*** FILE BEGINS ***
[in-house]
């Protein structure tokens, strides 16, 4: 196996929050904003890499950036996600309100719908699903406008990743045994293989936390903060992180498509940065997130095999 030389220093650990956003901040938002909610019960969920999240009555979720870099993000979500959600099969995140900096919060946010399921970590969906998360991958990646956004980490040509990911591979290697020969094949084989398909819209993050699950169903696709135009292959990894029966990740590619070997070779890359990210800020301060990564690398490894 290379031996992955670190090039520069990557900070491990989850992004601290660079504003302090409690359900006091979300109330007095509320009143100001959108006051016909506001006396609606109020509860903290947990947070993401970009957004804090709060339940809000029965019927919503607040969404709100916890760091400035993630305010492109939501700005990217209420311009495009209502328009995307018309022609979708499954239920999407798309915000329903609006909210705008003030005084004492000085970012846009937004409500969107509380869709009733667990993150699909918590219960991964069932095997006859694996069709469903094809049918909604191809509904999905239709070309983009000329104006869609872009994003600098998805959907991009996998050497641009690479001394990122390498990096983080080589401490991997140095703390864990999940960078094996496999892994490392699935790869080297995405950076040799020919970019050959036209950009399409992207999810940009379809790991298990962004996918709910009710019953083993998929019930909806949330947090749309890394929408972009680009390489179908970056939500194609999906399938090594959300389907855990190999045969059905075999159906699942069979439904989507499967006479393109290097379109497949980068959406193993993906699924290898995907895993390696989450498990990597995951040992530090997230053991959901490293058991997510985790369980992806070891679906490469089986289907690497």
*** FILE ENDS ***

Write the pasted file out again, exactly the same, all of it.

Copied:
[in-house]
């Protein structure tokens, strides 16, 4: 196996929050904003890499950036996600309100719908699903406008990743045994293989936390903060992180498509940065997130095999 030389220093650990956003901040938002909610019960969920999240009555979720870099993000979500959600099969995140900096919060946010399921970590969906998360991958990646956004980490040509990911591979290697020969094949084989398909819209993050699950169903696709135009292959990894029966990740590619070997070779890359990210800020301060990564690398490894 290379031996992955670190090039520069990557900070491990989850992004601290660079504003302090409690359900006091979300109330007095509320009143100001959108006051016909506001006396609606109020509860903290947990947070993401970009957004804090709060339940809000029965019927919503607040969404709100916890760091400035993630305010492109939501700005990217209420311009495009209502328009995307018309022609979708499954239920999407798309915000329903609006909210705008003030005084004492000085970012846009937004409500969107509380869709009733667990993150699909918590219960991964069932095997006859694996069709469903094809049918909604191809509904999905239709070309983009000329104006869609872009994003600098998805959907991009996998050497641009690479001394990122390498990096983080080589401490991997140095703390864990999940960078094996496999892994490392699935790869080297995405950076040799020919970019050959036209950009399409992207999810940009379809790991298990962004996918709910009710019953083993998929019930909806949330947090749309890394929408972009680009390489179908970056939500194609999906399938090594959300389907855990190999045969059905075999159906699942069979439904989507499967006479393109290097379109497949980068959406193993993906699924290898995907895993390696989450498990990597995951040992530090997230053991959901490293058991997510985790369980992806070891679906490469089986289907690497």